Now that I know I consistently enjoy this author, I’ll make a point to be on the lookout for addition titles. I give this one 5 out of 5 stars. Don’t miss it.

I received this copy for free from WaterBrook Multnomah Publishing Group in exchange for this review.

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They’d done it. They’d journeyed across the ocean and made it to Jerusalem in one piece. Problem is, Thomas still doesn’t know who to trust. He’d leapt into dark caves and followed cryptic instructions. He’d felt Isabelle die, only to find her alive again. How? Why? Who’s side was she on?  bladesofvalor

And Katherine. A part of Thomas wants to trust her, but her repeated deceptions have left him wary and confused.

Katherine and Sir William are in the same boat. Has Thomas been corrupted by the Druids? Or has he accepted his place as an Immortal?  Can he pass their tests and can they all come out alive at the end?

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If you’ve been reading along, you’ll remember that I picked up this series with book 2, Fortress of Mist; which I enjoyed tremendously. Actually, I liked this one so much, I went online right away to try to find the sequel, which wasn’t out yet. I waited, and did get a chance to read and review Martyr’s Fire. While still good, this one didn’t leave me waiting impatiently for the next book in the series. Honestly, I really didn’t see the point in traveling all the way to the Holy Land.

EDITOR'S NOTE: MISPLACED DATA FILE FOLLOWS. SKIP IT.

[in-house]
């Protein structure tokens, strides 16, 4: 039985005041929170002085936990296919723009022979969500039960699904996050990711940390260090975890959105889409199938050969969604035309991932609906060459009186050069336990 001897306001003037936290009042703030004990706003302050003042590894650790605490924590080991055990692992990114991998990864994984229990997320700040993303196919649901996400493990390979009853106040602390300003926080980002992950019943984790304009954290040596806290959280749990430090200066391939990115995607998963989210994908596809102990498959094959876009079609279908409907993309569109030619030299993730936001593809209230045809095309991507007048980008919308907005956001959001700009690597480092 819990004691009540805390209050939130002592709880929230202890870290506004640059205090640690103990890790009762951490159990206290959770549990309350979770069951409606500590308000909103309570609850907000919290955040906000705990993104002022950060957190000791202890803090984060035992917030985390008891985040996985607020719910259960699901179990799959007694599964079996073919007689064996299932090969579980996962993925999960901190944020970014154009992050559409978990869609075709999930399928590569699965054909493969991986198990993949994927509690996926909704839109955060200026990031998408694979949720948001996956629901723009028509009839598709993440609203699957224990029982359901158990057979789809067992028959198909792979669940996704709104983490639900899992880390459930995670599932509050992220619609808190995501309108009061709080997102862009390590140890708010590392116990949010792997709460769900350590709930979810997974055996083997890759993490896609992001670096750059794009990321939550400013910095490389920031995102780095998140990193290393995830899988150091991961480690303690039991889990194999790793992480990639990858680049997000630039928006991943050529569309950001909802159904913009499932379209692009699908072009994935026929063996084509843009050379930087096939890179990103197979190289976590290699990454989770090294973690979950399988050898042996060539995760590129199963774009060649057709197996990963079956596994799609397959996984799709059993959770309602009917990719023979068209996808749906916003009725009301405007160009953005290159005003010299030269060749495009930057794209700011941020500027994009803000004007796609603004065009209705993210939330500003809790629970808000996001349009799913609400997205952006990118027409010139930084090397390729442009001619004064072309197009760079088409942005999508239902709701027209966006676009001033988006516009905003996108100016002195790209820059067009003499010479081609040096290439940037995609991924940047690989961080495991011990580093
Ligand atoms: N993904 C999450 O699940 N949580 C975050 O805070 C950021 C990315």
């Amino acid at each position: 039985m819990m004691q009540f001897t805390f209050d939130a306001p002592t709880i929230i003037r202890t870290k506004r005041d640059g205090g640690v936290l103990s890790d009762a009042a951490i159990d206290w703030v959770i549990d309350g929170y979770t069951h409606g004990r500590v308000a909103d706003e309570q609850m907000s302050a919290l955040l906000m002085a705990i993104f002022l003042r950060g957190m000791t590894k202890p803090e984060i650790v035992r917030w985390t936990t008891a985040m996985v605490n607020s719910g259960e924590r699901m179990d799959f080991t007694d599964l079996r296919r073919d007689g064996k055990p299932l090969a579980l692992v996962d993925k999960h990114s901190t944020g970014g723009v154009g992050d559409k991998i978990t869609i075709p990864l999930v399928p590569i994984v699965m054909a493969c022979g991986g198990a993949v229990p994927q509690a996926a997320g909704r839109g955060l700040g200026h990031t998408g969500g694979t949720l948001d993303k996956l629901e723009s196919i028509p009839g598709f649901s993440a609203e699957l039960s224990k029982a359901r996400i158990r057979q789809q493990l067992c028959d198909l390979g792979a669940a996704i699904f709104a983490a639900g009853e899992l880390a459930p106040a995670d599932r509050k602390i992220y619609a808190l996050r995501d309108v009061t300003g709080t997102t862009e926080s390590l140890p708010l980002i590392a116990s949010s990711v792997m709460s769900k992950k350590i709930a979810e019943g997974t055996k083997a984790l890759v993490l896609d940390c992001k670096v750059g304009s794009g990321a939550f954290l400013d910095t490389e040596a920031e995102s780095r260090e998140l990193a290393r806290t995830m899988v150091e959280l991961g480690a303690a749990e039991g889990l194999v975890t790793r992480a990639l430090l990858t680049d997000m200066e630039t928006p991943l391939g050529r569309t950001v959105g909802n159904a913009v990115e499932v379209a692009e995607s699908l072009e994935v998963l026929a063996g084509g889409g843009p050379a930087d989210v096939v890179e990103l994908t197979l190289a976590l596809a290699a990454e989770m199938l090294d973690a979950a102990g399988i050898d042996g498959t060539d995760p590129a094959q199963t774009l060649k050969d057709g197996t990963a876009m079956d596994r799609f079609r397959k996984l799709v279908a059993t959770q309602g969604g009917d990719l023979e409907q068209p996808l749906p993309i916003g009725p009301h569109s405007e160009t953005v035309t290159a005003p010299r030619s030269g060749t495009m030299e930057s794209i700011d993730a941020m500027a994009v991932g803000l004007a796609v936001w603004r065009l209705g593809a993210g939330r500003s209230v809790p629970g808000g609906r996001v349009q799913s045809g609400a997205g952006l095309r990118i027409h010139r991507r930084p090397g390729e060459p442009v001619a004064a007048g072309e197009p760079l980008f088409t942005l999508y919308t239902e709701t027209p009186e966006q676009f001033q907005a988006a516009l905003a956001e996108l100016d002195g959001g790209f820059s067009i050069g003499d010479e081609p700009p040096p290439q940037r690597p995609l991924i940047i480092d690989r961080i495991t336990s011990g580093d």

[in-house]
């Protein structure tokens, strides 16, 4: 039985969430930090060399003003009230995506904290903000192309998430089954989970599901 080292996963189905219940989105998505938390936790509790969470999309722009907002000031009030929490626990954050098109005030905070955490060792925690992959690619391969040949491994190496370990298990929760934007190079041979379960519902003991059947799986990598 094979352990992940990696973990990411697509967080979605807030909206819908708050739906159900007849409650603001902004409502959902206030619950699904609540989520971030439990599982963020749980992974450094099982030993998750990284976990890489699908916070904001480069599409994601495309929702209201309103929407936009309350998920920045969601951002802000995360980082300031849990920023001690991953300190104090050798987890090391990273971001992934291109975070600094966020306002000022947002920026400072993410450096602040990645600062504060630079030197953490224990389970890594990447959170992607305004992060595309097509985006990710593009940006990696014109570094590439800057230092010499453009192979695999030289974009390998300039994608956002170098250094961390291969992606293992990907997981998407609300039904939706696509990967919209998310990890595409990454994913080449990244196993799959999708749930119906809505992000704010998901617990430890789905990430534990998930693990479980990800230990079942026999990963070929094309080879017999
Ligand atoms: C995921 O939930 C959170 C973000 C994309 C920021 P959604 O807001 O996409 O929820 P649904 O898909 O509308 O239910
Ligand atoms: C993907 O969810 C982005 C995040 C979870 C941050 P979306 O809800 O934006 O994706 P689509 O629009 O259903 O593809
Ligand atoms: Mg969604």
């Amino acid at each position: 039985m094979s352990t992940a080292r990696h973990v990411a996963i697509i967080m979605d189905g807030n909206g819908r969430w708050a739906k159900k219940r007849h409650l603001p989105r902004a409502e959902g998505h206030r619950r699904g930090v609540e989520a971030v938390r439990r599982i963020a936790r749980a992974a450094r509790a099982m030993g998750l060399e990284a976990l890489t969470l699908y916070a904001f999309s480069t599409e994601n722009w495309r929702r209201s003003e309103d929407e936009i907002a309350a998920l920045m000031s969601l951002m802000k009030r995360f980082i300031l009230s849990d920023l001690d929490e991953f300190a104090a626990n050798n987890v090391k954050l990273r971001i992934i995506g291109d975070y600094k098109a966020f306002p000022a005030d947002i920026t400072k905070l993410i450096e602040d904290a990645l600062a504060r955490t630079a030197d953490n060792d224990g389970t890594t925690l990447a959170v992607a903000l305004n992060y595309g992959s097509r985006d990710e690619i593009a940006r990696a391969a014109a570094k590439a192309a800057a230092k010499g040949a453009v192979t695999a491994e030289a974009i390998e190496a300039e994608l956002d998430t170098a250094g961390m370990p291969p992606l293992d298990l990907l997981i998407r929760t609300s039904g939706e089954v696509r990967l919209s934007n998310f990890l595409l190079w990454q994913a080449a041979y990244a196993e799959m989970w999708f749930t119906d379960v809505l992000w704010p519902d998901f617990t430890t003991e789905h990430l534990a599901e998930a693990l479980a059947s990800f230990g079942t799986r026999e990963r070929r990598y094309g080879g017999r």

After reading the last book in the series, I’m still not sure what the point was. I am pretty sure they could have accomplished the same objectives in the story line while forgoing a sea voyage that didn’t really result in anything substantial, less the slave trade and subsequent traitor. Could that have been accomplished somewhere else? Perhaps. Either way, there wasn’t enough of voyage happenings that could have been added to spice that section up a bit. Have there been a bit of something more during that part of the voyage, I don’t know, maybe it would have helped my interest level.

This book was ok. The ending was resolved and that was nice. This wasn’t a stand- alone title for me- I really think you need to read the others before reading this one, because you will be completely lost, and the book would likely be nonsensical to you. Because I like the series overall, I’m still giving it 4 out of 5 stars.

I received this book for free from WaterBrook Multnomah Publishing Group for this review.